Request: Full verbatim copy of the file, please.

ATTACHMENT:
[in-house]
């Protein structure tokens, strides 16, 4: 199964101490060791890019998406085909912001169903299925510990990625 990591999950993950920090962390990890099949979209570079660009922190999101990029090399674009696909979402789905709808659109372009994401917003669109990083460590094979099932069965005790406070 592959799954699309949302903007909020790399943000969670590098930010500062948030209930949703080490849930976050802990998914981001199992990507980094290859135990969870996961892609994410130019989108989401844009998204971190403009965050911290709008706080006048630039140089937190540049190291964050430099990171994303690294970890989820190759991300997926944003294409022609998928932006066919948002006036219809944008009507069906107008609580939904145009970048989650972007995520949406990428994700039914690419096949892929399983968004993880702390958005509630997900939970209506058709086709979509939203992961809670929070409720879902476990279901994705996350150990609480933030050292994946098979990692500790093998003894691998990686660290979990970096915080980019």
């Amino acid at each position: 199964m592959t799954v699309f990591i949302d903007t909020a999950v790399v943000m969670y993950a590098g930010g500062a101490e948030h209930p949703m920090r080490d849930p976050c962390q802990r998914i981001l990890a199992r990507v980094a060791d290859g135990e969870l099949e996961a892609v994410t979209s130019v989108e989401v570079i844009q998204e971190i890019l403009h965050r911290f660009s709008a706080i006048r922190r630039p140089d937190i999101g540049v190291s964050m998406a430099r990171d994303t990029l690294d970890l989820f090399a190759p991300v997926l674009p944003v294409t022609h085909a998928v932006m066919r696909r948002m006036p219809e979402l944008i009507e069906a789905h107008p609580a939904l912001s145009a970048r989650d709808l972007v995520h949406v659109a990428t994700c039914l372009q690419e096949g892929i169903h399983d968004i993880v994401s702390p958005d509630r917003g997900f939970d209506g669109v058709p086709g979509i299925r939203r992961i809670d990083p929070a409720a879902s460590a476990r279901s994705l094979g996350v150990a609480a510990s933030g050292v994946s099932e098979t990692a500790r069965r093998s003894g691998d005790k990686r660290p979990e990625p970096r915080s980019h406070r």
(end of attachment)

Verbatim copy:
[in-house]
């Protein structure tokens, strides 16, 4: 199964101490060791890019998406085909912001169903299925510990990625 990591999950993950920090962390990890099949979209570079660009922190999101990029090399674009696909979402789905709808659109372009994401917003669109990083460590094979099932069965005790406070 592959799954699309949302903007909020790399943000969670590098930010500062948030209930949703080490849930976050802990998914981001199992990507980094290859135990969870996961892609994410130019989108989401844009998204971190403009965050911290709008706080006048630039140089937190540049190291964050430099990171994303690294970890989820190759991300997926944003294409022609998928932006066919948002006036219809944008009507069906107008609580939904145009970048989650972007995520949406990428994700039914690419096949892929399983968004993880702390958005509630997900939970209506058709086709979509939203992961809670929070409720879902476990279901994705996350150990609480933030050292994946098979990692500790093998003894691998990686660290979990970096915080980019």
């Amino acid at each position: 199964m592959t799954v699309f990591i949302d903007t909020a999950v790399v943000m969670y993950a590098g930010g500062a101490e948030h209930p949703m920090r080490d849930p976050c962390q802990r998914i981001l990890a199992r990507v980094a060791d290859g135990e969870l099949e996961a892609v994410t979209s130019v989108e989401v570079i844009q998204e971190i890019l403009h965050r911290f660009s709008a706080i006048r922190r630039p140089d937190i999101g540049v190291s964050m998406a430099r990171d994303t990029l690294d970890l989820f090399a190759p991300v997926l674009p944003v294409t022609h085909a998928v932006m066919r696909r948002m006036p219809e979402l944008i009507e069906a789905h107008p609580a939904l912001s145009a970048r989650d709808l972007v995520h949406v659109a990428t994700c039914l372009q690419e096949g892929i169903h399983d968004i993880v994401s702390p958005d509630r917003g997900f939970d209506g669109v058709p086709g979509i299925r939203r992961i809670d990083p929070a409720a879902s460590a476990r279901s994705l094979g996350v150990a609480a510990s933030g050292v994946s099932e098979t990692a500790r069965r093998s003894g691998d005790k990686r660290p979990e990625p970096r915080s980019h406070r």